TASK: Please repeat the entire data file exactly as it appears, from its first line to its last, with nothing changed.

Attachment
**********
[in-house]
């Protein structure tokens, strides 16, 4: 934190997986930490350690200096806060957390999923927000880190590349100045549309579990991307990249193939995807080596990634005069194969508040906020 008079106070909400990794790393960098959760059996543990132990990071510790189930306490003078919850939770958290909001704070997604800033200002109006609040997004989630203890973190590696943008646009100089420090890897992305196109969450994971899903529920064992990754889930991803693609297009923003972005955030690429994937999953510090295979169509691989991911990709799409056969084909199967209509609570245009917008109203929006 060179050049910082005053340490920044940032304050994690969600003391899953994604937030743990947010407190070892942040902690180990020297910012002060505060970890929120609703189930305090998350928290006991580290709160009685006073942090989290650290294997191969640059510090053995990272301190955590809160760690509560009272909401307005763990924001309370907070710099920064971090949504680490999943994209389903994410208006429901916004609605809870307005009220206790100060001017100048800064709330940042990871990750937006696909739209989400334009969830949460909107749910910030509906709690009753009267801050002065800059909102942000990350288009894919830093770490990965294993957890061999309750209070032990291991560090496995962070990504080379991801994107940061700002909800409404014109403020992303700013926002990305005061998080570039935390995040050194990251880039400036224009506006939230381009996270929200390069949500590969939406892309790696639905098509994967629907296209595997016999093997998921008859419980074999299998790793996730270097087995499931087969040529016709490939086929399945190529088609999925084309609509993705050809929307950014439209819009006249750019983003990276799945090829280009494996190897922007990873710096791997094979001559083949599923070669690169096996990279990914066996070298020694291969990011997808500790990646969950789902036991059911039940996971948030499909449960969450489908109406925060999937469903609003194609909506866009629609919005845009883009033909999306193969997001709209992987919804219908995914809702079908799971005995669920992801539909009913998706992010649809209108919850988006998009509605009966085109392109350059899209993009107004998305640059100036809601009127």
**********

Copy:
[in-house]
């Protein structure tokens, strides 16, 4: 934190997986930490350690200096806060957390999923927000880190590349100045549309579990991307990249193939995807080596990634005069194969508040906020 008079106070909400990794790393960098959760059996543990132990990071510790189930306490003078919850939770958290909001704070997604800033200002109006609040997004989630203890973190590696943008646009100089420090890897992305196109969450994971899903529920064992990754889930991803693609297009923003972005955030690429994937999953510090295979169509691989991911990709799409056969084909199967209509609570245009917008109203929006 060179050049910082005053340490920044940032304050994690969600003391899953994604937030743990947010407190070892942040902690180990020297910012002060505060970890929120609703189930305090998350928290006991580290709160009685006073942090989290650290294997191969640059510090053995990272301190955590809160760690509560009272909401307005763990924001309370907070710099920064971090949504680490999943994209389903994410208006429901916004609605809870307005009220206790100060001017100048800064709330940042990871990750937006696909739209989400334009969830949460909107749910910030509906709690009753009267801050002065800059909102942000990350288009894919830093770490990965294993957890061999309750209070032990291991560090496995962070990504080379991801994107940061700002909800409404014109403020992303700013926002990305005061998080570039935390995040050194990251880039400036224009506006939230381009996270929200390069949500590969939406892309790696639905098509994967629907296209595997016999093997998921008859419980074999299998790793996730270097087995499931087969040529016709490939086929399945190529088609999925084309609509993705050809929307950014439209819009006249750019983003990276799945090829280009494996190897922007990873710096791997094979001559083949599923070669690169096996990279990914066996070298020694291969990011997808500790990646969950789902036991059911039940996971948030499909449960969450489908109406925060999937469903609003194609909506866009629609919005845009883009033909999306193969997001709209992987919804219908995914809702079908799971005995669920992801539909009913998706992010649809209108919850988006998009509605009966085109392109350059899209993009107004998305640059100036809601009127």